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Uterus Problems

In some cases, there can be problems with the tissues or supporting structures of the uterus. Endometriosis is the growth of the endometrium in places outside the uterus. For reasons not fully known, this lining sometimes grows in places such as the ovaries, Fallopian tubes or intestines. This condition can cause pain, and it interferes with the fertilization and pregnancy process.


Women who have endometriosis and want to have children are usually encouraged not to wait too long before trying to get pregnant because the disease usually worsens over time.

Symptoms vary, but pain during menstruation and pain in the reproductive organs are common signs. Medical treatment is essential for this condition. Hormones can usually treat endometriosis, and if surgery is required it can be done using a laparoscope. Treatment of endometriosis no longer requires a major incision or hysterectomy as was often the case in the not too distant past.

Tipped Uterus

Another condition affecting some women is a tipped or displaced uterus. Some women are born with their uterus tilted forward or backward. It may never cause any problems, but it can occasionally lead to difficulties in getting pregnant and it may cause lower back pain.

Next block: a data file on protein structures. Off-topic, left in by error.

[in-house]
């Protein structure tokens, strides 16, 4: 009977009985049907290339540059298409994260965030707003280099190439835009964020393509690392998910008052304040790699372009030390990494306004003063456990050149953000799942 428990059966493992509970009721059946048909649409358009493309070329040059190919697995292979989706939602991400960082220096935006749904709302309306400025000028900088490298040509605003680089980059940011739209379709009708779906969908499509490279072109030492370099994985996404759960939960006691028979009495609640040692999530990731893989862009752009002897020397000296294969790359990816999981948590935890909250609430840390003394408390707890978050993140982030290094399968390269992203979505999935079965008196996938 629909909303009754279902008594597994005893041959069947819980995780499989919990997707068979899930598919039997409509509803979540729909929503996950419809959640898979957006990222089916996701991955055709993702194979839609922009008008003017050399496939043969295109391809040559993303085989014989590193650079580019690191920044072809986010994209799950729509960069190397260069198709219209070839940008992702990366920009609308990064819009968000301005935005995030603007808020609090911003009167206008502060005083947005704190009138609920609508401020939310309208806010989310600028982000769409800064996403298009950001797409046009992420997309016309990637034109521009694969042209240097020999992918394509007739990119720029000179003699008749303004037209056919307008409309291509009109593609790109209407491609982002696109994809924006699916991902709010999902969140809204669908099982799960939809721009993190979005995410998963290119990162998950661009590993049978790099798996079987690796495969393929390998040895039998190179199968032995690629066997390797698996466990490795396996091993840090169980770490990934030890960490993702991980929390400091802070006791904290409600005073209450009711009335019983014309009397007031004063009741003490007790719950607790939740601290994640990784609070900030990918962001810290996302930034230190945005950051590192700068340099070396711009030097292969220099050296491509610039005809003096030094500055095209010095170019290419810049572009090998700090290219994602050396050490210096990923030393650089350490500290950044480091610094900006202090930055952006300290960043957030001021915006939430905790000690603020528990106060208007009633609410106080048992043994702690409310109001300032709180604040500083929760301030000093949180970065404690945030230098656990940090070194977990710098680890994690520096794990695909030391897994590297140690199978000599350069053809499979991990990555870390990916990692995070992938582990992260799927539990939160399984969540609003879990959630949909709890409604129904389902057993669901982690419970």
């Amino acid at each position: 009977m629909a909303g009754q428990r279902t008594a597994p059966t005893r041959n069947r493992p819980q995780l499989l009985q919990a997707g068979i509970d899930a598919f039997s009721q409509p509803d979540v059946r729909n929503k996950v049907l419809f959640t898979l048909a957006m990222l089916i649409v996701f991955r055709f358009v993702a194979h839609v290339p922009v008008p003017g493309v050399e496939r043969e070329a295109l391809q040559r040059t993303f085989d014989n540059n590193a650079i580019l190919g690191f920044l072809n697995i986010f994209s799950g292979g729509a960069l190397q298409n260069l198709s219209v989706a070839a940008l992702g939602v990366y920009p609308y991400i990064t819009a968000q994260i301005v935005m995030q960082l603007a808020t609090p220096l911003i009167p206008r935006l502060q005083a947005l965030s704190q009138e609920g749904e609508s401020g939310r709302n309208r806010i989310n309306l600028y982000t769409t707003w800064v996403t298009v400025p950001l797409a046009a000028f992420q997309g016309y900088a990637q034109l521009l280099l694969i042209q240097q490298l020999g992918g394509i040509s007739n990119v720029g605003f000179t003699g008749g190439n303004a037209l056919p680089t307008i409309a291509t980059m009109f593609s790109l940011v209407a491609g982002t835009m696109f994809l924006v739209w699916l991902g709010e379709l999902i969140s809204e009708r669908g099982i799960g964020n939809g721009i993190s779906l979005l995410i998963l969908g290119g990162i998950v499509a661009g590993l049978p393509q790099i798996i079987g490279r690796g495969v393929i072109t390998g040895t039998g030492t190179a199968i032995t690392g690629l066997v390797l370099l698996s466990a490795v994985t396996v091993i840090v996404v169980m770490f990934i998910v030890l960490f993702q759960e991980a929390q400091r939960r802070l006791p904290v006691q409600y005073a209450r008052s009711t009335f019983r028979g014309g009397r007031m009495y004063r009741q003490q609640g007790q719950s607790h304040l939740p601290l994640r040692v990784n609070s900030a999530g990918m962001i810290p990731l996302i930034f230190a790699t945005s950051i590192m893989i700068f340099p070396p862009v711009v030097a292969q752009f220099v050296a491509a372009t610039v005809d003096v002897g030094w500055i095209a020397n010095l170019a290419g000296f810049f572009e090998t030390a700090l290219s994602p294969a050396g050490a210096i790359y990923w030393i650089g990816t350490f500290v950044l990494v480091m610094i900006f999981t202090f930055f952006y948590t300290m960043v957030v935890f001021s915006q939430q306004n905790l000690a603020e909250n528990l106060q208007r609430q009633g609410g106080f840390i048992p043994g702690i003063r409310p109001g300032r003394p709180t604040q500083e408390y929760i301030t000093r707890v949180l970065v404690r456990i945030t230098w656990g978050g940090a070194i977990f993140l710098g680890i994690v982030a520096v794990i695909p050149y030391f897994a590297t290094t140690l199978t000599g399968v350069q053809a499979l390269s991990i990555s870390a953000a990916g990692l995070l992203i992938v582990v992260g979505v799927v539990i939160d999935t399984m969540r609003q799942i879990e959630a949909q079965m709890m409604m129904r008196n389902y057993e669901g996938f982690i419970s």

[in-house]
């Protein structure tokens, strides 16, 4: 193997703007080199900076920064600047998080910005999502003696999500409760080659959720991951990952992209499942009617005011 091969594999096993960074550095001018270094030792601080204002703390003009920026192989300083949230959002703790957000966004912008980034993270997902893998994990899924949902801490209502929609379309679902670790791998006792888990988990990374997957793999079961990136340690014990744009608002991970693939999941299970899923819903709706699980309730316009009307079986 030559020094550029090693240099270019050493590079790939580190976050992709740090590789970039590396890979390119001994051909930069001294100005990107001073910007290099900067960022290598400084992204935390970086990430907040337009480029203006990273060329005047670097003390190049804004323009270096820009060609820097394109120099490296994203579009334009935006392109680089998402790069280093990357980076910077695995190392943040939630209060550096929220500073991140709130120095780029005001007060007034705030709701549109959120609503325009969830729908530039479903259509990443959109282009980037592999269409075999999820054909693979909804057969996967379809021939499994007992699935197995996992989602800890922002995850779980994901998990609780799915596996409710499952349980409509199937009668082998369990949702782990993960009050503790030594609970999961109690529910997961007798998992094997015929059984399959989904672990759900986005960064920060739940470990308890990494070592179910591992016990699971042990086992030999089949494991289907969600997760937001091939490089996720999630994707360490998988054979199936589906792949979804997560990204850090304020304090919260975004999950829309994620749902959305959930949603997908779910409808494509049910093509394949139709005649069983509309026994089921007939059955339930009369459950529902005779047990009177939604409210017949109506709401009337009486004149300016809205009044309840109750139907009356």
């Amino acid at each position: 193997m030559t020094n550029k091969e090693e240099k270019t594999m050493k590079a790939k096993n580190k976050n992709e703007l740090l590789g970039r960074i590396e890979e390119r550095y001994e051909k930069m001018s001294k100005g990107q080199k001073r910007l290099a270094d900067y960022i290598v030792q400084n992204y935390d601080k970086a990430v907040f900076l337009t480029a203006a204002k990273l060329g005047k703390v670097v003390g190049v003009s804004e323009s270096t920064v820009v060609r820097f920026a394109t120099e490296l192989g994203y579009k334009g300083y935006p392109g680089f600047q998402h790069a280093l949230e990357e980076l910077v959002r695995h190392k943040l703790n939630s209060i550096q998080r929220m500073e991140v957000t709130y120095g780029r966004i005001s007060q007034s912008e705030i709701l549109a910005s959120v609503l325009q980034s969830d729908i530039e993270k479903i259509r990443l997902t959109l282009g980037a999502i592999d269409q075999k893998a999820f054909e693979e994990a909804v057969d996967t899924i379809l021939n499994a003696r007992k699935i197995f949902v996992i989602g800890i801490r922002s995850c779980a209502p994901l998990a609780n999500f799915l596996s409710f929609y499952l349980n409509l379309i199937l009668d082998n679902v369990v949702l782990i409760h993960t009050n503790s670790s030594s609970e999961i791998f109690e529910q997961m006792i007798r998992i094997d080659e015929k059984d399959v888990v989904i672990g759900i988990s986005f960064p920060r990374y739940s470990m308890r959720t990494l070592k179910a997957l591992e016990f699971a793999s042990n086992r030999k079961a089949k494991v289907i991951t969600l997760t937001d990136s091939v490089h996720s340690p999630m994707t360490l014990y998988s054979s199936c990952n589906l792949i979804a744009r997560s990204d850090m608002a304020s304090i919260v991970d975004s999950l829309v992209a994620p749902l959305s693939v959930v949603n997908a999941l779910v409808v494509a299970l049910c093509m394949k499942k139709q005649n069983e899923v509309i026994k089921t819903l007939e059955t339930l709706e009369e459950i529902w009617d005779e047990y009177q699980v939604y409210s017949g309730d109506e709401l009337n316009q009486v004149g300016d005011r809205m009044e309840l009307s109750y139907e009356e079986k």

If a physician determines that it is causing a problem, the uterus can be tipped into its correct position. Straightening out the uterus can often enable a woman to become pregnant, if that was the reason for the failure to conceive.

Prolapsed Uterus

A prolapsed uterus is different from a tipped uterus. A prolapsed uterus means that the uterus has moved through a supporting wall or structure into a place where it does not belong.

The weakening of the structures and walls that support the uterus and hold it in place causes it to drop. Typically, a prolapsed uterus will drop into the vagina. It causes pain and therefore interferes with general functioning, including enjoyment of sex. It can also interfere with conception, or occur during pregnancy after several pregnancies have weakened supporting ligaments.

Fortunately, for a woman suffering from a prolapsed uterus, modern surgical techniques can easily correct the problem and restore normal functioning and sexual enjoyment.

Copyright 2002 Sinclair Intimacy Institute